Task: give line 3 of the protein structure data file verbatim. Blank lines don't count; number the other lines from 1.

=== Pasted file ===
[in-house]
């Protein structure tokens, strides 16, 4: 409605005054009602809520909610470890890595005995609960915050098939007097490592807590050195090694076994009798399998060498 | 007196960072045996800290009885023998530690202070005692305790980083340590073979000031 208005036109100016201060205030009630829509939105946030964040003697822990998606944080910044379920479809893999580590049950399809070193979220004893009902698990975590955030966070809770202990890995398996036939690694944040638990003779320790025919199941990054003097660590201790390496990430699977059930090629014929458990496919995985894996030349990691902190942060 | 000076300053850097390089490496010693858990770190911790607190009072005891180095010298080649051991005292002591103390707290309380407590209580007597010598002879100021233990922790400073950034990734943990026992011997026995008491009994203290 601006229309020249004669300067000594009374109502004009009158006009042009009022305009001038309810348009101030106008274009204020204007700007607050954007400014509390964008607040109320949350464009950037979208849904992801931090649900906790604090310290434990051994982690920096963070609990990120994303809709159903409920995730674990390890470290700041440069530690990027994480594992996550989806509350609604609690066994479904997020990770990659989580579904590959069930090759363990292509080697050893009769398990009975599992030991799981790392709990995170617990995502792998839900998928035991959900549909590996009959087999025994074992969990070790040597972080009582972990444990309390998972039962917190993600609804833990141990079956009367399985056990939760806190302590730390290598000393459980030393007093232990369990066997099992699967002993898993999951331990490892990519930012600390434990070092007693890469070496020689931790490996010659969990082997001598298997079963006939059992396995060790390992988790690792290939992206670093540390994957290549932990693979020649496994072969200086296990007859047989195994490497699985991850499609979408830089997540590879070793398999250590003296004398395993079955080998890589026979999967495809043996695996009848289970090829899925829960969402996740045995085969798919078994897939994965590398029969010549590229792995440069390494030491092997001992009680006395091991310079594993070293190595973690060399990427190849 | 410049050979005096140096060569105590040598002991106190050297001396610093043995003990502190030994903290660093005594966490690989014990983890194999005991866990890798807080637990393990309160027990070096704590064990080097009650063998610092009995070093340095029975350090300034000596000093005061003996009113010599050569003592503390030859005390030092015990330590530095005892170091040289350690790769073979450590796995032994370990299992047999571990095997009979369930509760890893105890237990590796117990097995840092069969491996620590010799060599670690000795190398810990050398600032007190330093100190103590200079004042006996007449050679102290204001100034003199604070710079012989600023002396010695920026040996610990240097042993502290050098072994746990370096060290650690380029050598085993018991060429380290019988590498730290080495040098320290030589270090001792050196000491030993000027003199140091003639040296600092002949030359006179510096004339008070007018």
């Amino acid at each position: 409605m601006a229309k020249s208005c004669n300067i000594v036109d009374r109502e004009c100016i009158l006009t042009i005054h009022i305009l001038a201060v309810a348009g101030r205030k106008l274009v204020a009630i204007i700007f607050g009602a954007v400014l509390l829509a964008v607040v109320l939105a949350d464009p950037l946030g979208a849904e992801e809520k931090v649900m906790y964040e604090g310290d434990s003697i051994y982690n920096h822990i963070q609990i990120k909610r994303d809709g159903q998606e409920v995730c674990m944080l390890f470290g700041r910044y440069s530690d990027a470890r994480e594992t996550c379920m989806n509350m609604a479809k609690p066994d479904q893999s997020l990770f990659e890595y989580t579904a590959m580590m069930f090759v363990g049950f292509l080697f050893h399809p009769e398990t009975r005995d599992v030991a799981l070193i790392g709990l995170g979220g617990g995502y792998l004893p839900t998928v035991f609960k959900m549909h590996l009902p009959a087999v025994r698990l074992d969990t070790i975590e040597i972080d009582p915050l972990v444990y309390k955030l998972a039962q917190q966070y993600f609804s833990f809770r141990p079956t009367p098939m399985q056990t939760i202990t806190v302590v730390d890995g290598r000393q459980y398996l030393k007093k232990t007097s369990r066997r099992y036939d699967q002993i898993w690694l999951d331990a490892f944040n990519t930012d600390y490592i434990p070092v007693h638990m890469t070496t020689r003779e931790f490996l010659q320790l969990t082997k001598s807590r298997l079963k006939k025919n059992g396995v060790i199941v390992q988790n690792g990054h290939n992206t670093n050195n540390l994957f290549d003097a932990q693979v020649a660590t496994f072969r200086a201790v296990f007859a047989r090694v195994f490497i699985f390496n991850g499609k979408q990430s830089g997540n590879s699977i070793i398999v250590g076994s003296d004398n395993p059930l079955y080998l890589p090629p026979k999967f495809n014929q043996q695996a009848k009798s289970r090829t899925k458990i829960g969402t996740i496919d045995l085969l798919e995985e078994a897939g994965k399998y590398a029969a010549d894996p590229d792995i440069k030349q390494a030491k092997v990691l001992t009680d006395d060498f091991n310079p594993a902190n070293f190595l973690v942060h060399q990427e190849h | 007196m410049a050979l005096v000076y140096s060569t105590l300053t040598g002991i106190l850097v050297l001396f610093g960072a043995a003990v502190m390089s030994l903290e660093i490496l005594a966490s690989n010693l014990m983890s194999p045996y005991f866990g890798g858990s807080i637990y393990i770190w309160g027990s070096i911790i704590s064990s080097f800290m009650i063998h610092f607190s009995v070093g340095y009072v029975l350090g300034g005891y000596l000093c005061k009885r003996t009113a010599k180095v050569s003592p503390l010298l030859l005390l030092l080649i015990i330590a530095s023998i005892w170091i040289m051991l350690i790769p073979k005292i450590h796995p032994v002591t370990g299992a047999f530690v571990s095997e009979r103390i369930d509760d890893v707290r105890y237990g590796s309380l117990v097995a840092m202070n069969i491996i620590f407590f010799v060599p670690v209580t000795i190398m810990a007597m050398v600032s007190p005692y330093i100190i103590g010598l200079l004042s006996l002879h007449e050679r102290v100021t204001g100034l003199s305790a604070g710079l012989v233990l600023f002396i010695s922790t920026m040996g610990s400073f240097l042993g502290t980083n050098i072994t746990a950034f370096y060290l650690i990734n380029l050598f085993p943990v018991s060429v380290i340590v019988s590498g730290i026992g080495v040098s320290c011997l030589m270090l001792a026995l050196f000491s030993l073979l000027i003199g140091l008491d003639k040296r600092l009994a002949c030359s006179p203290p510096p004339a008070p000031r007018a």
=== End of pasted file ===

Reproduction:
């Amino acid at each position: 409605m601006a229309k020249s208005c004669n300067i000594v036109d009374r109502e004009c100016i009158l006009t042009i005054h009022i305009l001038a201060v309810a348009g101030r205030k106008l274009v204020a009630i204007i700007f607050g009602a954007v400014l509390l829509a964008v607040v109320l939105a949350d464009p950037l946030g979208a849904e992801e809520k931090v649900m906790y964040e604090g310290d434990s003697i051994y982690n920096h822990i963070q609990i990120k909610r994303d809709g159903q998606e409920v995730c674990m944080l390890f470290g700041r910044y440069s530690d990027a470890r994480e594992t996550c379920m989806n509350m609604a479809k609690p066994d479904q893999s997020l990770f990659e890595y989580t579904a590959m580590m069930f090759v363990g049950f292509l080697f050893h399809p009769e398990t009975r005995d599992v030991a799981l070193i790392g709990l995170g979220g617990g995502y792998l004893p839900t998928v035991f609960k959900m549909h590996l009902p009959a087999v025994r698990l074992d969990t070790i975590e040597i972080d009582p915050l972990v444990y309390k955030l998972a039962q917190q966070y993600f609804s833990f809770r141990p079956t009367p098939m399985q056990t939760i202990t806190v302590v730390d890995g290598r000393q459980y398996l030393k007093k232990t007097s369990r066997r099992y036939d699967q002993i898993w690694l999951d331990a490892f944040n990519t930012d600390y490592i434990p070092v007693h638990m890469t070496t020689r003779e931790f490996l010659q320790l969990t082997k001598s807590r298997l079963k006939k025919n059992g396995v060790i199941v390992q988790n690792g990054h290939n992206t670093n050195n540390l994957f290549d003097a932990q693979v020649a660590t496994f072969r200086a201790v296990f007859a047989r090694v195994f490497i699985f390496n991850g499609k979408q990430s830089g997540n590879s699977i070793i398999v250590g076994s003296d004398n395993p059930l079955y080998l890589p090629p026979k999967f495809n014929q043996q695996a009848k009798s289970r090829t899925k458990i829960g969402t996740i496919d045995l085969l798919e995985e078994a897939g994965k399998y590398a029969a010549d894996p590229d792995i440069k030349q390494a030491k092997v990691l001992t009680d006395d060498f091991n310079p594993a902190n070293f190595l973690v942060h060399q990427e190849h | 007196m410049a050979l005096v000076y140096s060569t105590l300053t040598g002991i106190l850097v050297l001396f610093g960072a043995a003990v502190m390089s030994l903290e660093i490496l005594a966490s690989n010693l014990m983890s194999p045996y005991f866990g890798g858990s807080i637990y393990i770190w309160g027990s070096i911790i704590s064990s080097f800290m009650i063998h610092f607190s009995v070093g340095y009072v029975l350090g300034g005891y000596l000093c005061k009885r003996t009113a010599k180095v050569s003592p503390l010298l030859l005390l030092l080649i015990i330590a530095s023998i005892w170091i040289m051991l350690i790769p073979k005292i450590h796995p032994v002591t370990g299992a047999f530690v571990s095997e009979r103390i369930d509760d890893v707290r105890y237990g590796s309380l117990v097995a840092m202070n069969i491996i620590f407590f010799v060599p670690v209580t000795i190398m810990a007597m050398v600032s007190p005692y330093i100190i103590g010598l200079l004042s006996l002879h007449e050679r102290v100021t204001g100034l003199s305790a604070g710079l012989v233990l600023f002396i010695s922790t920026m040996g610990s400073f240097l042993g502290t980083n050098i072994t746990a950034f370096y060290l650690i990734n380029l050598f085993p943990v018991s060429v380290i340590v019988s590498g730290i026992g080495v040098s320290c011997l030589m270090l001792a026995l050196f000491s030993l073979l000027i003199g140091l008491d003639k040296r600092l009994a002949c030359s006179p203290p510096p004339a008070p000031r007018a």